Andre agrees that meetings remain the main platform for sponsors to meet their target client, though the “meetings” drawing the sponsors aren’t always the traditional congresses. “Associations are not necessarily always the best organizers of a meeting,” he says. He’s noticing more events organized by professional communities that are growing outside of the parameters of an association. “People want more interaction, so they establish online groups and then decide to create opportunities to physically gather.”

Andre says these new events often focus on a field specialty, making these events very appealing to sponsors. “If an event is attended by professionals in a specific branch of cardiology, for example, sponsors have a valuable opportunity to zone in on a highly targeted market to which they wouldn’t necessarily have access at a general congress.”

This trend towards “micro meetings” is something that JPdL’s clients sometimes weave into their congresses. Josée cites the World Parkinson Congress’s “Art Walks” as an example. “We encourage our clients to think of creating events within an event that might interest sponsors.”

Immediate Past President of the Alliance, Kitty Wong, points out the need for associations to design their events more mindfully. “Associations need to approach their congress program strategically,” she says. “Make the program one that attracts your target audience and also provides sponsors a unique platform to feature their products.”

Kitty adds that associations can invite sponsors to help shape their congress program to include activities that not only attendees will enjoy but that can optimize sponsorship participation. “Sponsors can organize site visits, for instance, that both educate attendees on a particular topic and allow sponsors to showcase their products.”

As another example of incorporating sponsors as more active participants in the program, Kitty points to last year’s Asia MICE Forum in Taichung. The Taichung City Government was one of the sponsors and arranged for an aboriginal tribe to perform at the opening ceremony. This was part of the government’s bigger initiative to help send aboriginal youth to university.

A theme that JPdL’s clients are weaving into their events is sustainability, with some even applying for certification from certain organizations such as the Bureau de Normalisation du Québec (BNQ). This conscientiousness for Mother Earth is also being incorporated into various sponsorship opportunities such as recycling and composting stations.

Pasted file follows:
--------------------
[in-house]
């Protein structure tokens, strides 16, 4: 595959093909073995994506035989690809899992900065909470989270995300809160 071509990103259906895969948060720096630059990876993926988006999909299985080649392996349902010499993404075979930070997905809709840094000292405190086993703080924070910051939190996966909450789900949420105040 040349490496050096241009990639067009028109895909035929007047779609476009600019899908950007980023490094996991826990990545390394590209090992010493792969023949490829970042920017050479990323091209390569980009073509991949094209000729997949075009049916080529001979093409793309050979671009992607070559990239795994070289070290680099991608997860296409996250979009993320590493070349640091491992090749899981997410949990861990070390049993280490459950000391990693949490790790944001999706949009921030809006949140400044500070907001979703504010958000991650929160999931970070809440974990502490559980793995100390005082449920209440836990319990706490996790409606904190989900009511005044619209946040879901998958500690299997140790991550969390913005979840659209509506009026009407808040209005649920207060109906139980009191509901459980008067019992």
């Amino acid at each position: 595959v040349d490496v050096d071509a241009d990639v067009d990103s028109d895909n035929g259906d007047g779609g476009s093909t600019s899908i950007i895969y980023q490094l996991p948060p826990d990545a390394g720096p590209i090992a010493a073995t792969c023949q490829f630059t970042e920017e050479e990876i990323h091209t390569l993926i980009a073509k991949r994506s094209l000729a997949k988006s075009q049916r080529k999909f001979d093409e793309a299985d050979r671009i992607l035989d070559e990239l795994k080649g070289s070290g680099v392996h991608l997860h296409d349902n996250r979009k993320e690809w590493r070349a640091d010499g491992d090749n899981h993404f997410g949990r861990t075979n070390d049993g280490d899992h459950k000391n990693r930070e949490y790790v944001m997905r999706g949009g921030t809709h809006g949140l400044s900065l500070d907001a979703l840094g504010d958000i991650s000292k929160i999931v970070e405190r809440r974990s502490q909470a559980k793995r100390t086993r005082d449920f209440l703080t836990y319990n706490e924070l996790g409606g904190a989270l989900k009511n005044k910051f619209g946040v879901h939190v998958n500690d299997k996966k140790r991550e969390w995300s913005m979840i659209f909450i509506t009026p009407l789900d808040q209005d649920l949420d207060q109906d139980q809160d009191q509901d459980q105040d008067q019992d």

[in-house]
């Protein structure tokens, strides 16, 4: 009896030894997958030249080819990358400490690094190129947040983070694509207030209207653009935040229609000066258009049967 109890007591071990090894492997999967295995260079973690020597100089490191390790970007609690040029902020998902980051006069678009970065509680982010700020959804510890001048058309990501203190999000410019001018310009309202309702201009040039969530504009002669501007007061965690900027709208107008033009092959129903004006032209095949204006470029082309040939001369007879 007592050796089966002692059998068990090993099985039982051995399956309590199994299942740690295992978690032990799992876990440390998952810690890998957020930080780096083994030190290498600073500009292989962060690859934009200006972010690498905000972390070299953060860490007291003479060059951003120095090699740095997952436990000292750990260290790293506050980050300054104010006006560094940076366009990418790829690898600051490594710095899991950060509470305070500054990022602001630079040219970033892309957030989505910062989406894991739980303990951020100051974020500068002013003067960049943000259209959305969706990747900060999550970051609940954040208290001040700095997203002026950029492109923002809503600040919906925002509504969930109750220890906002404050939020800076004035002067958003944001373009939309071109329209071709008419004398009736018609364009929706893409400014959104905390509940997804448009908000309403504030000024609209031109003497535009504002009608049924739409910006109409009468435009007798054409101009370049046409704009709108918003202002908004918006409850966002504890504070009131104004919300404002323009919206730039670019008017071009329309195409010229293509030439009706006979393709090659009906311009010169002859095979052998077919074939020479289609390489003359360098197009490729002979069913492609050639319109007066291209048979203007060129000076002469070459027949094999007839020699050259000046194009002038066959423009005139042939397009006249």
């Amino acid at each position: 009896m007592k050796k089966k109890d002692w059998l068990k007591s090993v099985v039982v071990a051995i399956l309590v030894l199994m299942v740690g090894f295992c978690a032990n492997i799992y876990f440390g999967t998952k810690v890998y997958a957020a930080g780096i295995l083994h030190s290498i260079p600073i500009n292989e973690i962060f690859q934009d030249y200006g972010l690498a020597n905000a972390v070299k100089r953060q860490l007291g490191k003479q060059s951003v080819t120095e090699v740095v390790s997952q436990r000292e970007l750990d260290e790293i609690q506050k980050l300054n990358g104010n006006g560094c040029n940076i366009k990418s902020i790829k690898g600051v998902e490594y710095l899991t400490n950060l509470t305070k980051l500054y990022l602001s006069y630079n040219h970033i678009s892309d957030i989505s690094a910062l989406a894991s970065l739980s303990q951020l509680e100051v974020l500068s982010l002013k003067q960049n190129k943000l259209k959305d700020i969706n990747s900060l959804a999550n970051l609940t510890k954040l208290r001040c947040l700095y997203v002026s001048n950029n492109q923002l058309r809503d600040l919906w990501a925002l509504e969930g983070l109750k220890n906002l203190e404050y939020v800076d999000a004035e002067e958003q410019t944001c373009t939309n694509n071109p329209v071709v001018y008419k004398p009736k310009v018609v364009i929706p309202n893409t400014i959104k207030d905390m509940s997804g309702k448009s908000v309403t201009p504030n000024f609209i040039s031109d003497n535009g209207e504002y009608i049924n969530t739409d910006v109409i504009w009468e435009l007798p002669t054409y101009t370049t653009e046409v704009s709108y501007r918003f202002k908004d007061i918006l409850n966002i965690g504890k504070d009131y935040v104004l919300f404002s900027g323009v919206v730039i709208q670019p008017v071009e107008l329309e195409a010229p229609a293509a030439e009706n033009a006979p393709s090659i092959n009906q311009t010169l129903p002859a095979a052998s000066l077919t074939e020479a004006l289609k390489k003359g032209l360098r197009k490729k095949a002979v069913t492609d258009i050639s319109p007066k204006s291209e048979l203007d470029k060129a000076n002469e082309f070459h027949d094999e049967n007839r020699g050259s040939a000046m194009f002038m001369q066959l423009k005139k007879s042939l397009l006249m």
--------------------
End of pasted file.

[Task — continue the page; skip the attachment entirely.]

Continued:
Technology is solving many of the waste issues associated with an event—namely paper consumption—and continues to provide a multitude of sponsorship opportunities. Sponsoring mobile apps, websites and on-site Wi Fi are now standard. Andre adds gamification as another technological innovation that offers sponsors interesting visibility opportunities.

While sponsorship trends will keep evolving, one thing remains constant: Building strong relationships with sponsors. Much of the recent literature on sponsorship underlines the fact that, while over-delivering is key, a sponsor’s post-event experience is just as important. Two proven practices to fortify relationships with sponsors are post-event surveys soliciting not only sponsors’ feedback regarding their experience but also attendees’ comments on their experiences with sponsors. The latter can provide valuable data and insight that sponsors can use at the next event to further optimize their results.

“Yes, our clients need to generate revenue,” says Josée, “but each sponsor needs to feel like a valued partner who is guided throughout the process. If they are treated well, they are more likely to renew their support.”

Andre agrees. “It’s not about sponsorship but about strategic partnerships.”


Sponsorship isn’t the only thing changing. Live events are also going through a shift. Read more about some of these innovations here.